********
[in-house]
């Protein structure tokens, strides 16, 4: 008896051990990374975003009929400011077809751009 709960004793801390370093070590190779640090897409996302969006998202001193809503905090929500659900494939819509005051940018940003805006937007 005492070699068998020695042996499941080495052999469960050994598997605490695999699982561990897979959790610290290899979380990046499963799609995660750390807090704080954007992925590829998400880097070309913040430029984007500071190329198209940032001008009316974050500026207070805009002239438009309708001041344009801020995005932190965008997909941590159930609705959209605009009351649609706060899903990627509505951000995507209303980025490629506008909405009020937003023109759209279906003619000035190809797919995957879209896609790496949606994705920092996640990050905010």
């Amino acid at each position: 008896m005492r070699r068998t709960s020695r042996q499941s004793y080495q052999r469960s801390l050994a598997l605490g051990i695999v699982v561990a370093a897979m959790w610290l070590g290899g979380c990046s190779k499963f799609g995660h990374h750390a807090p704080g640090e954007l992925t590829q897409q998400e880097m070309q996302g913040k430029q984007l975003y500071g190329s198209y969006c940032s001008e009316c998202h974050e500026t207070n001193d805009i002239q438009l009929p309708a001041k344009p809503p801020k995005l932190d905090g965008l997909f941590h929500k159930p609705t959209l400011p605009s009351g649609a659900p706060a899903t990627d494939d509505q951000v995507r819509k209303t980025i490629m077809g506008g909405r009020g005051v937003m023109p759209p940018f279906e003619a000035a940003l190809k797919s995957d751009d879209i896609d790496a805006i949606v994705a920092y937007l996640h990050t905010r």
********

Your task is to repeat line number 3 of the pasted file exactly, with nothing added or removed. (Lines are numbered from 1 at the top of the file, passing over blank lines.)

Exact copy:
């Amino acid at each position: 008896m005492r070699r068998t709960s020695r042996q499941s004793y080495q052999r469960s801390l050994a598997l605490g051990i695999v699982v561990a370093a897979m959790w610290l070590g290899g979380c990046s190779k499963f799609g995660h990374h750390a807090p704080g640090e954007l992925t590829q897409q998400e880097m070309q996302g913040k430029q984007l975003y500071g190329s198209y969006c940032s001008e009316c998202h974050e500026t207070n001193d805009i002239q438009l009929p309708a001041k344009p809503p801020k995005l932190d905090g965008l997909f941590h929500k159930p609705t959209l400011p605009s009351g649609a659900p706060a899903t990627d494939d509505q951000v995507r819509k209303t980025i490629m077809g506008g909405r009020g005051v937003m023109p759209p940018f279906e003619a000035a940003l190809k797919s995957d751009d879209i896609d790496a805006i949606v994705a920092y937007l996640h990050t905010r």